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Ellen Brown's Historical Errors
Ellen Brown's book, The Web of Debt, contains numerous historical errors. Chapter after chapter contains one or more bogus quotations. I survey these errors in this subdepartment of Ellen Brown vs. Gold.
I have a Ph.D. in history. I can say in confidence that Ms. Brown should have had someone with training in history edit her manuscript. The Web of Debt would have been a much shorter book.
You can verify what I write about here in the free online version of the book that Google Books has posted. Access it here.
When you see something this improbable, check the original source. Lawyer Brown did not bother. No such source exists. keep reading
Ellen Brown says that Jefferson favored paper money. The opposite was the case. Jefferson was a gold and silver coin advocate. He opposed all unbacked paper money. keep reading
Ellen Brown prmotes a favorite myth of the Greenbackers. She ignores Lincoln's favoritism of the banks and his opposition to the Greenbacks. keep reading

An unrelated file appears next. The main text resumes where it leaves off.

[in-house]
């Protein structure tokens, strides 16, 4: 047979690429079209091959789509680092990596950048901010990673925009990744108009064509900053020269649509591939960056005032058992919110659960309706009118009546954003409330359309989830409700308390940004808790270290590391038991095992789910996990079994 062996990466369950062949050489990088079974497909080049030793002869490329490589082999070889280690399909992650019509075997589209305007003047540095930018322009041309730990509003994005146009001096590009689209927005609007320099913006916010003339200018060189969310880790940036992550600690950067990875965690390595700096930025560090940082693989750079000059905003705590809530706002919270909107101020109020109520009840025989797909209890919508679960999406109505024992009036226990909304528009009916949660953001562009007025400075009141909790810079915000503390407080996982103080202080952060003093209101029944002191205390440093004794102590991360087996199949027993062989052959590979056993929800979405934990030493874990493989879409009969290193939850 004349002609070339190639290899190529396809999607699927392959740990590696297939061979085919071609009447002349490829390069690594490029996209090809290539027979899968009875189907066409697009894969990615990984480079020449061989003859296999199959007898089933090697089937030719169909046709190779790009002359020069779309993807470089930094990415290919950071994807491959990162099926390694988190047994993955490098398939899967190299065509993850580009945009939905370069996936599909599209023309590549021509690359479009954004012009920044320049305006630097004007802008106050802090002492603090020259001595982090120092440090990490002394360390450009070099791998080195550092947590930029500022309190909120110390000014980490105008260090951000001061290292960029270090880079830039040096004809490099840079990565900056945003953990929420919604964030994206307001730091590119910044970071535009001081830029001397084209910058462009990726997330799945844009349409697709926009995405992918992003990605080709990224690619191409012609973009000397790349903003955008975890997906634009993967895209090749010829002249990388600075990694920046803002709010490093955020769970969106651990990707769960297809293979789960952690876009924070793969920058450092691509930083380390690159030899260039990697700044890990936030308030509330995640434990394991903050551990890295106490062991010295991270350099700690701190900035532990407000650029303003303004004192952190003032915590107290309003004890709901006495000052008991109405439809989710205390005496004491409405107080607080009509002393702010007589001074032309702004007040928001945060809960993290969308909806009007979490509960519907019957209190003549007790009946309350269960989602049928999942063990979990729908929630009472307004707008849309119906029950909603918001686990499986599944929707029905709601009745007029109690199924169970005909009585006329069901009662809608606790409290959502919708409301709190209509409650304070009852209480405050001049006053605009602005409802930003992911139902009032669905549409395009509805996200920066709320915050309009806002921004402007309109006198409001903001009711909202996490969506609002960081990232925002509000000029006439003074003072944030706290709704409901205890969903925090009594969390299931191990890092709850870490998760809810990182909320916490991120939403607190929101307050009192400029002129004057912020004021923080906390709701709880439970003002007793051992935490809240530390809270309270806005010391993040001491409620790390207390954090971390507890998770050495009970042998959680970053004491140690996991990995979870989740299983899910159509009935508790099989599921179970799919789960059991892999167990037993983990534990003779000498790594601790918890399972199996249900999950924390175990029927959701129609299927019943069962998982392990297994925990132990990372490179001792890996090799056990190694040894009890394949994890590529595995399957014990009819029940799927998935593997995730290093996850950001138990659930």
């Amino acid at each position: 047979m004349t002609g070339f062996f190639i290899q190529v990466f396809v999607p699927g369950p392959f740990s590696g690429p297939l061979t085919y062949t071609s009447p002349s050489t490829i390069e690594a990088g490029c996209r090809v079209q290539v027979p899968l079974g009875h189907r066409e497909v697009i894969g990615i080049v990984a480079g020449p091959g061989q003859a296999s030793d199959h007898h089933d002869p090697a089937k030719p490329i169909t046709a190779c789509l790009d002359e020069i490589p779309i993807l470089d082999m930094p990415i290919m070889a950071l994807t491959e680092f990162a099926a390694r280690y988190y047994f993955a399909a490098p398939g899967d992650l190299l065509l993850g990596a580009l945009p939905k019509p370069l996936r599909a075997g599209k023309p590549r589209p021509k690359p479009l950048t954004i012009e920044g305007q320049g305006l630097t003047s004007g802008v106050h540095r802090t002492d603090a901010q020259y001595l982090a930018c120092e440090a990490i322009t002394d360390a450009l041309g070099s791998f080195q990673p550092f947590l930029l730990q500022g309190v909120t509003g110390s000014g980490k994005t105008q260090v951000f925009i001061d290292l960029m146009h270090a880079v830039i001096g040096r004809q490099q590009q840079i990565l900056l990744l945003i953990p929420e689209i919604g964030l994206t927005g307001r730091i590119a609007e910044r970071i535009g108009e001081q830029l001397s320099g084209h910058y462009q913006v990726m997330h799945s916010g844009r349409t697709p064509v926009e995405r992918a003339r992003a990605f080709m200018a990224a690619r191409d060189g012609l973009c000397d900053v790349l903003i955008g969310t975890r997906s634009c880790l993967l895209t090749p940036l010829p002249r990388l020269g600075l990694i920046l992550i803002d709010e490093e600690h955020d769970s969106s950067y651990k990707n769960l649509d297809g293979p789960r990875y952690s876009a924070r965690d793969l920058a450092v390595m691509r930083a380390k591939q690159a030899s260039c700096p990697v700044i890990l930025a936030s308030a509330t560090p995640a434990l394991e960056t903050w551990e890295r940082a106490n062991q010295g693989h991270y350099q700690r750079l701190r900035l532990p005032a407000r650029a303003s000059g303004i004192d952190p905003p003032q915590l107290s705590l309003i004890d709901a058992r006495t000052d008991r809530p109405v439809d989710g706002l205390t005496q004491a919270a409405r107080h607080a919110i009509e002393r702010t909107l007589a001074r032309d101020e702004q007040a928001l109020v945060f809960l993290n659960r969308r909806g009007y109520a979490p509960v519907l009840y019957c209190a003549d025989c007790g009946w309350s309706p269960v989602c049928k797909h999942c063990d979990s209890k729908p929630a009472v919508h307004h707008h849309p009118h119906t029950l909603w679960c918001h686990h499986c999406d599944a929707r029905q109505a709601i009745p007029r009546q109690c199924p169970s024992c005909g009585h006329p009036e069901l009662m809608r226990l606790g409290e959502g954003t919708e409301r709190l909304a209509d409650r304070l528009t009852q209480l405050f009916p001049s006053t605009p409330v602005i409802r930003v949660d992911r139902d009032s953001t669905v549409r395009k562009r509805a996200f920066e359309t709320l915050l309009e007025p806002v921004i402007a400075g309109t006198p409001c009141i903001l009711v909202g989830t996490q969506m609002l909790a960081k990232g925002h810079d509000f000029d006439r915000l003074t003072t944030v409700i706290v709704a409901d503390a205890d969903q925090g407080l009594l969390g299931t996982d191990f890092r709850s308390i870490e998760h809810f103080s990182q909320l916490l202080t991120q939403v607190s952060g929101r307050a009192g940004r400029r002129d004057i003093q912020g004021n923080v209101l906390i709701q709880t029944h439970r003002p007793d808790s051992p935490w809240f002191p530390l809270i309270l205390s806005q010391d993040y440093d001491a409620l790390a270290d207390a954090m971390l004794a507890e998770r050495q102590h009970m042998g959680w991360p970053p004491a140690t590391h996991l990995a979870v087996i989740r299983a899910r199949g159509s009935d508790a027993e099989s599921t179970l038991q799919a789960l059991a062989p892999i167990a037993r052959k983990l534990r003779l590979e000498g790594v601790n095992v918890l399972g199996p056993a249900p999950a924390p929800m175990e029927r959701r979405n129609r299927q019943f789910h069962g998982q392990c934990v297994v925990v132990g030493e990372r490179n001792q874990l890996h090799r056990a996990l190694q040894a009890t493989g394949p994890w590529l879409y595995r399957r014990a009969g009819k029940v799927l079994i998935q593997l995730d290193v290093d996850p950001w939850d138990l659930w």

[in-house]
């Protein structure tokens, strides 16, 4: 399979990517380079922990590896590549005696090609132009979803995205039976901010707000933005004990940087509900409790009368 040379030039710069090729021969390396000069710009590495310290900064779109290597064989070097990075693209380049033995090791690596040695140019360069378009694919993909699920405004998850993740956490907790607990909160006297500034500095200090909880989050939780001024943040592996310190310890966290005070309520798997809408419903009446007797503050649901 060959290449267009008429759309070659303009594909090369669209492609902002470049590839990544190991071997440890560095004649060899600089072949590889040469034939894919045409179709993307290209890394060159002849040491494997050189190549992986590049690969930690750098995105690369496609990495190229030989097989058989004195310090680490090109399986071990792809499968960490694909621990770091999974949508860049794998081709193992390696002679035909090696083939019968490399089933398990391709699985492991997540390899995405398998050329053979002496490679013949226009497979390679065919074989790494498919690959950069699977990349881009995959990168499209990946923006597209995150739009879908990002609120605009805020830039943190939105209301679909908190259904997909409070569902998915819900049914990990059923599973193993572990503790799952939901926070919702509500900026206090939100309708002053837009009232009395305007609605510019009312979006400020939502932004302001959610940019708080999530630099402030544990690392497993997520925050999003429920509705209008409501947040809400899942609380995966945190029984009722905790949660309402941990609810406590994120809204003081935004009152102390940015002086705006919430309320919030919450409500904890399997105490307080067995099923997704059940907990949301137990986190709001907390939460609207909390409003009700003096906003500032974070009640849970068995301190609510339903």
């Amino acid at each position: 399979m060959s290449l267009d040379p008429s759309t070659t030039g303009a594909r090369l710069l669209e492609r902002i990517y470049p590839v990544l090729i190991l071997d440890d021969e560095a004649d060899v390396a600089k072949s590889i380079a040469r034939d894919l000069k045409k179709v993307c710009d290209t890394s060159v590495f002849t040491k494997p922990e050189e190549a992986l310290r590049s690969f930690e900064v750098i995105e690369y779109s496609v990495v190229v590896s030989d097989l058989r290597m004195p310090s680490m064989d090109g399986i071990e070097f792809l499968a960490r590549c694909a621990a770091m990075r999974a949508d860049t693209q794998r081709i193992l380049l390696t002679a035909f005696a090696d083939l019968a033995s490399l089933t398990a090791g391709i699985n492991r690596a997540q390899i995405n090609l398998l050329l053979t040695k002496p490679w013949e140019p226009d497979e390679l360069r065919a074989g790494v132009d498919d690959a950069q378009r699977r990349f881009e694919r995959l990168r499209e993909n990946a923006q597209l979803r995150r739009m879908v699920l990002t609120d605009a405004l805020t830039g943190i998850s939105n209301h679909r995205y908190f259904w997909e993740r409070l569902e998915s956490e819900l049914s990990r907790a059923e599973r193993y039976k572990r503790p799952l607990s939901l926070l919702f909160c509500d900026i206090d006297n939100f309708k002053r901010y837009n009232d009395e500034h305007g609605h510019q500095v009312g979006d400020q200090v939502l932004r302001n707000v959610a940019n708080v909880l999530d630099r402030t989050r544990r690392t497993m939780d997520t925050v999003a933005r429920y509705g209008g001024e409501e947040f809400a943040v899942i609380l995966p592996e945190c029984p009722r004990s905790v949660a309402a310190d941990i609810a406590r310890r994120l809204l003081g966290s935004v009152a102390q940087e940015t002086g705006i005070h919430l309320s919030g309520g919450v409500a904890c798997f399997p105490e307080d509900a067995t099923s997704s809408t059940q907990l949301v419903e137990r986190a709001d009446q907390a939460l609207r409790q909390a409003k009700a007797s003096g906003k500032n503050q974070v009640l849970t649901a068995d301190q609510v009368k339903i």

This sounds like "something for nothing" to me. How about you? keep reading
Once again, Ellen Brown has passed along a whopper. And it sounded so authentic! (Actually, it didn't.) keep reading
Ellen Brown, a lawyer, plays a lawyer's trick of hiding evidence from the jury: her readers. I caught her. That's always the risk with this tactic. keep reading
This is standard practice for Ellen Brown. It has now backfired. Here is another whopper. keep reading
Ellen Brown sees a distinction between the "Christian Bible" and the "Jewish Bible." keep reading
Ellen Brown praises China's experiment in fiat money. She ignores the facts. Fiat money led to hyperinflation. keep reading
Ellen Brown spins a yarn about wooden money in England. As they say, "Don't take any wooden nickels." keep reading
Ellen Brown provides lots of bogus quotations. This one is a famous one. keep reading
Ellen Brown loves to use bogus quotations to make her points. This one is a well-known fake. keep reading
Ellen Brown failed to look at a simple timeline of history. Jefferson did not fight the First Bank, and Jackson fought its successor. keep reading
Ellen Brown believes that centralizing the power of the Federal government, 1861-65, made America far richer. keep reading
It's yet another bogus quotation from Ellen Brown. Her book is filled with them. keep reading
Ellen Brown says that Greenbacks enabled the Union to avoid a huge debt to bankers. The facts indicate otherwise. keep reading